Transforming Community Project
This website opens the door to the narrative history, records, minutes, and public statements that constitute the legacy of Emory University's Transforming Community Project, a distinctive effort to examine the role of race in the institution and the nation.
A series of racially charged incidents at Emory in 2003 - 2004 led the university to sponsor an innovative program. Leslie Harris, then an associate professor of history and African American studies, and Catherine S. Manegold, then the James M. Cox Professor of Journalism, brought together a steering committee of faculty and staff members, students, administrators, and alumni to develop a forum to explore the history and experience of race and racism at Emory and elsewhere.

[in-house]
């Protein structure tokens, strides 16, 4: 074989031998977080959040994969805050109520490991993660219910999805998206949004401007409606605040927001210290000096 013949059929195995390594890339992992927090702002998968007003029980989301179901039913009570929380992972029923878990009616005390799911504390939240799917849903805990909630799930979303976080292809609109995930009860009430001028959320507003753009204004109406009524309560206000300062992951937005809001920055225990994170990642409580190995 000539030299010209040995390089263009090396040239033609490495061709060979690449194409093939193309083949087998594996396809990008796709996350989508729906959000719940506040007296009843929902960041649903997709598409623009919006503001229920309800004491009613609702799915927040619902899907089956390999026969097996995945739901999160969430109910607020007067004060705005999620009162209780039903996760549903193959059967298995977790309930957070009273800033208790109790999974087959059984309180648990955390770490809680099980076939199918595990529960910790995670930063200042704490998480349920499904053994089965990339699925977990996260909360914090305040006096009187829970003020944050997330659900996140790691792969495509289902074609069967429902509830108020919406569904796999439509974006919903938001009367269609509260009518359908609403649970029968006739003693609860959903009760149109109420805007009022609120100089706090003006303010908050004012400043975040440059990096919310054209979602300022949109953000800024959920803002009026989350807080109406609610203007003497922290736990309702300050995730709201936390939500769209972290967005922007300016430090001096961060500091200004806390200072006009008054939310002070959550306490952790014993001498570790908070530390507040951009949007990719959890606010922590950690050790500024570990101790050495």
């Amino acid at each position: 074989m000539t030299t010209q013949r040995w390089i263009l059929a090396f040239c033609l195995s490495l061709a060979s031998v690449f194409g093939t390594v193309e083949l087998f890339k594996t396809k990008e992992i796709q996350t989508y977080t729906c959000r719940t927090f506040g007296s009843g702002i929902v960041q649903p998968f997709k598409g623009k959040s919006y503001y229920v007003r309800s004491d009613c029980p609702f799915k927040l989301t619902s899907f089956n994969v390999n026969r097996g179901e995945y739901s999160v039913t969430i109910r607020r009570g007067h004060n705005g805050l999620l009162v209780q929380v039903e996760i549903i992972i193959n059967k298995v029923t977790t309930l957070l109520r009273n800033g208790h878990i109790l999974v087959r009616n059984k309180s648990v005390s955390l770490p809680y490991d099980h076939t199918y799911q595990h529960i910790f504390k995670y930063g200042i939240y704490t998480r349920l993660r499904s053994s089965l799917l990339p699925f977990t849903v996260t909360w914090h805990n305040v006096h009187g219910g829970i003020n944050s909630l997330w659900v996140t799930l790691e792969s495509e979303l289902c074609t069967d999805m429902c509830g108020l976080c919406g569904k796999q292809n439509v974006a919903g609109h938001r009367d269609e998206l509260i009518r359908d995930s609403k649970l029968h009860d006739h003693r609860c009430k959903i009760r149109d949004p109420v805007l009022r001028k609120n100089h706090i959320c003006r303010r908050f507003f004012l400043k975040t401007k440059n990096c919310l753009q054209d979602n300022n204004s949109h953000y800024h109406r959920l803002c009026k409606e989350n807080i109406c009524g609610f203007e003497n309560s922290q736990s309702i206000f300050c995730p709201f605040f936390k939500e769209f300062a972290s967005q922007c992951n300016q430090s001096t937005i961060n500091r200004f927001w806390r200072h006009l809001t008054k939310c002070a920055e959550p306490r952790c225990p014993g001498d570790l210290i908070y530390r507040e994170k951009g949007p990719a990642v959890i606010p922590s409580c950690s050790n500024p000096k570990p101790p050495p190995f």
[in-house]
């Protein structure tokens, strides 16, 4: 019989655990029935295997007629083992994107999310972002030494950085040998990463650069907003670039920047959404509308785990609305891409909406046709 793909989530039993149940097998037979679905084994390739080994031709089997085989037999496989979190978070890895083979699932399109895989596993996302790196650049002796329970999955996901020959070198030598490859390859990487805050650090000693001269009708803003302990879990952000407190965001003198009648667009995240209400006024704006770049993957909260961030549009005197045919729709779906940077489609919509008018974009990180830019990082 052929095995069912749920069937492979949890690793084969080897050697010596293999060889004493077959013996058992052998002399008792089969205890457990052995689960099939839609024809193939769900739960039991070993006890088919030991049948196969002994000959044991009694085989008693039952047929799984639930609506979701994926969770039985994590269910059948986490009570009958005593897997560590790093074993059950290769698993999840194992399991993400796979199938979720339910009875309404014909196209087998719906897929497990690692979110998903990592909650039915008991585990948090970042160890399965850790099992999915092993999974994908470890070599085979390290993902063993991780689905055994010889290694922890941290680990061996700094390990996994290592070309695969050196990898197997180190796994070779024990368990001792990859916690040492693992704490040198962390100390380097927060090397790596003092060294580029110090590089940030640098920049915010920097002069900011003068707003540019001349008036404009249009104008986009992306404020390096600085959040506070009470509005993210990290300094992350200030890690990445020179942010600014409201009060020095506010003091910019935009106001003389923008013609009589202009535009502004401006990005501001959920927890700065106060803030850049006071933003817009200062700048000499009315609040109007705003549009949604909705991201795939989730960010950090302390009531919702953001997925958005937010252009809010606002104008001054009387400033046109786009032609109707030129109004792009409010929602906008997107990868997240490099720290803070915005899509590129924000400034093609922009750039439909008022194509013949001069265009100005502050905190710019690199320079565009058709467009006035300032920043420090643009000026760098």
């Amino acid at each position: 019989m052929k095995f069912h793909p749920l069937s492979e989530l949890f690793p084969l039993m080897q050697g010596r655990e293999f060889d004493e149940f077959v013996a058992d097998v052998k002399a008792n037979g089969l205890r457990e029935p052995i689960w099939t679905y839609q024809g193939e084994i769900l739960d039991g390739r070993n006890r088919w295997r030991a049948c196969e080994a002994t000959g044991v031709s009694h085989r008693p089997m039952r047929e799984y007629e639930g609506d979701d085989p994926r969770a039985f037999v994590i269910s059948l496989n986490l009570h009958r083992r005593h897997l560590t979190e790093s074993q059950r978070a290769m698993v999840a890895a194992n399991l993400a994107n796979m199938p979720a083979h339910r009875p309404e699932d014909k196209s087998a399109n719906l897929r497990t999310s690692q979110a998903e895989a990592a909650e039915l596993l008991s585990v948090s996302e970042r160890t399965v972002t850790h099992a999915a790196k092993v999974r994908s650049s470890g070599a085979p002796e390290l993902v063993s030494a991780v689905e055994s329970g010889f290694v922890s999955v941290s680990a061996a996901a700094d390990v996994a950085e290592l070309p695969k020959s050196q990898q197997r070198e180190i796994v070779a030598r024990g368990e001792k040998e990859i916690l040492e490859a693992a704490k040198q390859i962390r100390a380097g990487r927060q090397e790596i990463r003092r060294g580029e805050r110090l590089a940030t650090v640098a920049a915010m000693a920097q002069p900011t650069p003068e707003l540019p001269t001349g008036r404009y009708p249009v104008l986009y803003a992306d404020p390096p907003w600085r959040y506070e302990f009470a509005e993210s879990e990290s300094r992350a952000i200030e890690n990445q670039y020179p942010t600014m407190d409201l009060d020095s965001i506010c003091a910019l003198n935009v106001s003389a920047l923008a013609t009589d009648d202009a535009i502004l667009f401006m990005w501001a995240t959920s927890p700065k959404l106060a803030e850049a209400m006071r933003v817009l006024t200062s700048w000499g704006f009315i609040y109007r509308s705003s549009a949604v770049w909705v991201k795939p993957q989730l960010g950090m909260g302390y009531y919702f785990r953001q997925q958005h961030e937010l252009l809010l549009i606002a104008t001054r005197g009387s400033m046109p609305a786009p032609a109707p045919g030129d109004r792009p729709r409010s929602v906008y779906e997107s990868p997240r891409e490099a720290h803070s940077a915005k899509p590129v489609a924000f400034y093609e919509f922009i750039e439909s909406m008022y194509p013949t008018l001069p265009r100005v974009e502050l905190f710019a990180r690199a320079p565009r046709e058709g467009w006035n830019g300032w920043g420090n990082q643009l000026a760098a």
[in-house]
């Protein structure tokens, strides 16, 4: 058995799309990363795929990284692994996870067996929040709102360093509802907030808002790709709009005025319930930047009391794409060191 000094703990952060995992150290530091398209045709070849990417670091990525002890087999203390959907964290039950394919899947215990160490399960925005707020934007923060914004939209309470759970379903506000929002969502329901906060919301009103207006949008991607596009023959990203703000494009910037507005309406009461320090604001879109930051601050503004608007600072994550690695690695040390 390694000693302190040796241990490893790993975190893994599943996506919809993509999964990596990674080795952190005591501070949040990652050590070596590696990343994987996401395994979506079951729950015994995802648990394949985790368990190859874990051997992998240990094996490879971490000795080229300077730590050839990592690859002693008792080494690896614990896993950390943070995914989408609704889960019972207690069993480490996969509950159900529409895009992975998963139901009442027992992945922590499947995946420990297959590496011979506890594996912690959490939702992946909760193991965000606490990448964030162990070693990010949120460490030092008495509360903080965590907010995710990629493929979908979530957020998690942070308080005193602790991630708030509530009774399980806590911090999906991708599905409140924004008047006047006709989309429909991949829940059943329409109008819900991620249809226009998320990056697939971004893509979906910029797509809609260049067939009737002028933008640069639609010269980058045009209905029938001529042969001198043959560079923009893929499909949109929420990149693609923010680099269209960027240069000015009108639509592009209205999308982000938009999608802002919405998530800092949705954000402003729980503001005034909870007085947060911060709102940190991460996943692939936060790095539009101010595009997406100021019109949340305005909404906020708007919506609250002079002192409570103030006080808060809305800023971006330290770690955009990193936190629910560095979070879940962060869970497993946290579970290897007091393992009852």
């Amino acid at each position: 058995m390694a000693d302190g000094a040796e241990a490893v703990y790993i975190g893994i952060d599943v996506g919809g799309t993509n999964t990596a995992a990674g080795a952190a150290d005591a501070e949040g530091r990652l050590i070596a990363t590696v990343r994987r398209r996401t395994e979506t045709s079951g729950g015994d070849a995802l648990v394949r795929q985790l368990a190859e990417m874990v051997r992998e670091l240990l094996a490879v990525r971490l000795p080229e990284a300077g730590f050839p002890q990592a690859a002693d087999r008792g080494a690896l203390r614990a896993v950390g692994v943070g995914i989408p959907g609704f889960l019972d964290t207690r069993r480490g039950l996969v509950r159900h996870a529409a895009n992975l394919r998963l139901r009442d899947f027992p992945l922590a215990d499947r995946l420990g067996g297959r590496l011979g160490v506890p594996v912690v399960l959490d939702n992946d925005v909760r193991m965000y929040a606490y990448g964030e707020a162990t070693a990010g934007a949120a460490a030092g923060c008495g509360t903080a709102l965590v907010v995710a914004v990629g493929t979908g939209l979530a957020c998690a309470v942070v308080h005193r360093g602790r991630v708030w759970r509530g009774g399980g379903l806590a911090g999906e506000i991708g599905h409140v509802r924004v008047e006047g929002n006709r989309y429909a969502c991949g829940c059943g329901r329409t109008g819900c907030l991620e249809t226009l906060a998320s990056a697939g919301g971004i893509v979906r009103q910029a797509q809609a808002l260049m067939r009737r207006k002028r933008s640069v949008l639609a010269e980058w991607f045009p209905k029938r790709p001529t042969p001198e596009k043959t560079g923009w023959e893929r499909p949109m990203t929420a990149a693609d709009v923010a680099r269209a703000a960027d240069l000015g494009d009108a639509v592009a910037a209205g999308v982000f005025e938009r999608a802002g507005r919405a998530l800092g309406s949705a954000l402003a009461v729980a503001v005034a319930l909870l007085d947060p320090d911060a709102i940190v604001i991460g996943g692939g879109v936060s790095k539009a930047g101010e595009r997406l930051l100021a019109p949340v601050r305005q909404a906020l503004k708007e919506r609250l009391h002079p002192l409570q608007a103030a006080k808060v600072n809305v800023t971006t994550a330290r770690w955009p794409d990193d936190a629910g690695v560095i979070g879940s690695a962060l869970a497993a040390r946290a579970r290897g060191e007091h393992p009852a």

Formally launched in the fall of 2005, the Transforming Community Project became a key initiative in the university's 10-year strategic plan, Where Courageous Inquiry Leads. More than 2,000 persons participated in "community dialogues," delving into a thought-provoking curriculum of readings, films, and reflection. The TCP also hosted many programs open to the university community, including lectures, workshops, and an annual event titled "Experiencing Race at Emory."The capstone event of TCP was the conference titled "Slavery and the University: History and Legacies." Hosted by Emory in February 2011, this was thought to be the first national conference to focus on the impact of the African slave trade and slavery on the founding and growth of some of the most distinguished universities in the United States, including Emory. The conference tapped into the increasing sense of urgency with which universities have been exploring this complex history and its continuing impact on our campuses and our national society. Subsequent conferences at Harvard University, the University of Virginia, Princeton University, and elsewhere have built on the foundation laid by "Slavery and the University."